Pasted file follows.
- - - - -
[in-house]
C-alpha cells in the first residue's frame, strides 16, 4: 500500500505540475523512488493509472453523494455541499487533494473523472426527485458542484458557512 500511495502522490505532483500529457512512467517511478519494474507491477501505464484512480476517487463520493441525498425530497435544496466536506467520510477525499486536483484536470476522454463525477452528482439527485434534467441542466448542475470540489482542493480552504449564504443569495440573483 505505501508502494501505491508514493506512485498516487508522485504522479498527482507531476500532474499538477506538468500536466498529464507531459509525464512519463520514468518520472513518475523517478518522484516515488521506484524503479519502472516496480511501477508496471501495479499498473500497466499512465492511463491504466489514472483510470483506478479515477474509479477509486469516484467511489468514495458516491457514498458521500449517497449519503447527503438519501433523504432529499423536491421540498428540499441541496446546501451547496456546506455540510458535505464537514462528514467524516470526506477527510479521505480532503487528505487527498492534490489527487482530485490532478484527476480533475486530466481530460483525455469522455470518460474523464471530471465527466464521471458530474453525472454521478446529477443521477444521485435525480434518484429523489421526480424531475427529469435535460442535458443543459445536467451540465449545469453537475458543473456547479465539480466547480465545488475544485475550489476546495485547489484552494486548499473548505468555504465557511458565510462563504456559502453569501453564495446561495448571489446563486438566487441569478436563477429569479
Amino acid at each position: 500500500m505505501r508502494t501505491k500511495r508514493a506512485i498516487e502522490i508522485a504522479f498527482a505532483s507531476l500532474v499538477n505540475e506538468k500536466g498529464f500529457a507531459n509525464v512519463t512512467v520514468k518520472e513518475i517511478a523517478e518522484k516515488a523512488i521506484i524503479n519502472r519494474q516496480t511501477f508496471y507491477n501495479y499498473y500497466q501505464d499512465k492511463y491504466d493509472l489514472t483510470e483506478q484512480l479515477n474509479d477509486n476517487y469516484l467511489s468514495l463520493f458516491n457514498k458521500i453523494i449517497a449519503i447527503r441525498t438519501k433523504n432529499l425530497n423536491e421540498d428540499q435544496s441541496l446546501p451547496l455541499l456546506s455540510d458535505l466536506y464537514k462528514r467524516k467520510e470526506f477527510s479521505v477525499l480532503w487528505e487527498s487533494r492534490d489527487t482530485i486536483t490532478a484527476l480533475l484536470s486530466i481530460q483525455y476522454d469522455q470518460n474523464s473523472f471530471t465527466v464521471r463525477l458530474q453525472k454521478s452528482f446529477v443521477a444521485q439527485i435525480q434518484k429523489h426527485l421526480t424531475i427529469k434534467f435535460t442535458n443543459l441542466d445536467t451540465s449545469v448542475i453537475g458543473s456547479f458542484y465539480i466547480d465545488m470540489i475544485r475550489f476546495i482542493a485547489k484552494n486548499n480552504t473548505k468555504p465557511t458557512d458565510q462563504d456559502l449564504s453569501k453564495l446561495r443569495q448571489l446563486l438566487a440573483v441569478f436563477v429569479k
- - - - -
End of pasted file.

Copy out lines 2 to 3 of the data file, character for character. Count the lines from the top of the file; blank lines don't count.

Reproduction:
C-alpha cells in the first residue's frame, strides 16, 4: 500500500505540475523512488493509472453523494455541499487533494473523472426527485458542484458557512 500511495502522490505532483500529457512512467517511478519494474507491477501505464484512480476517487463520493441525498425530497435544496466536506467520510477525499486536483484536470476522454463525477452528482439527485434534467441542466448542475470540489482542493480552504449564504443569495440573483 505505501508502494501505491508514493506512485498516487508522485504522479498527482507531476500532474499538477506538468500536466498529464507531459509525464512519463520514468518520472513518475523517478518522484516515488521506484524503479519502472516496480511501477508496471501495479499498473500497466499512465492511463491504466489514472483510470483506478479515477474509479477509486469516484467511489468514495458516491457514498458521500449517497449519503447527503438519501433523504432529499423536491421540498428540499441541496446546501451547496456546506455540510458535505464537514462528514467524516470526506477527510479521505480532503487528505487527498492534490489527487482530485490532478484527476480533475486530466481530460483525455469522455470518460474523464471530471465527466464521471458530474453525472454521478446529477443521477444521485435525480434518484429523489421526480424531475427529469435535460442535458443543459445536467451540465449545469453537475458543473456547479465539480466547480465545488475544485475550489476546495485547489484552494486548499473548505468555504465557511458565510462563504456559502453569501453564495446561495448571489446563486438566487441569478436563477429569479
Amino acid at each position: 500500500m505505501r508502494t501505491k500511495r508514493a506512485i498516487e502522490i508522485a504522479f498527482a505532483s507531476l500532474v499538477n505540475e506538468k500536466g498529464f500529457a507531459n509525464v512519463t512512467v520514468k518520472e513518475i517511478a523517478e518522484k516515488a523512488i521506484i524503479n519502472r519494474q516496480t511501477f508496471y507491477n501495479y499498473y500497466q501505464d499512465k492511463y491504466d493509472l489514472t483510470e483506478q484512480l479515477n474509479d477509486n476517487y469516484l467511489s468514495l463520493f458516491n457514498k458521500i453523494i449517497a449519503i447527503r441525498t438519501k433523504n432529499l425530497n423536491e421540498d428540499q435544496s441541496l446546501p451547496l455541499l456546506s455540510d458535505l466536506y464537514k462528514r467524516k467520510e470526506f477527510s479521505v477525499l480532503w487528505e487527498s487533494r492534490d489527487t482530485i486536483t490532478a484527476l480533475l484536470s486530466i481530460q483525455y476522454d469522455q470518460n474523464s473523472f471530471t465527466v464521471r463525477l458530474q453525472k454521478s452528482f446529477v443521477a444521485q439527485i435525480q434518484k429523489h426527485l421526480t424531475i427529469k434534467f435535460t442535458n443543459l441542466d445536467t451540465s449545469v448542475i453537475g458543473s456547479f458542484y465539480i466547480d465545488m470540489i475544485r475550489f476546495i482542493a485547489k484552494n486548499n480552504t473548505k468555504p465557511t458557512d458565510q462563504d456559502l449564504s453569501k453564495l446561495r443569495q448571489l446563486l438566487a440573483v441569478f436563477v429569479k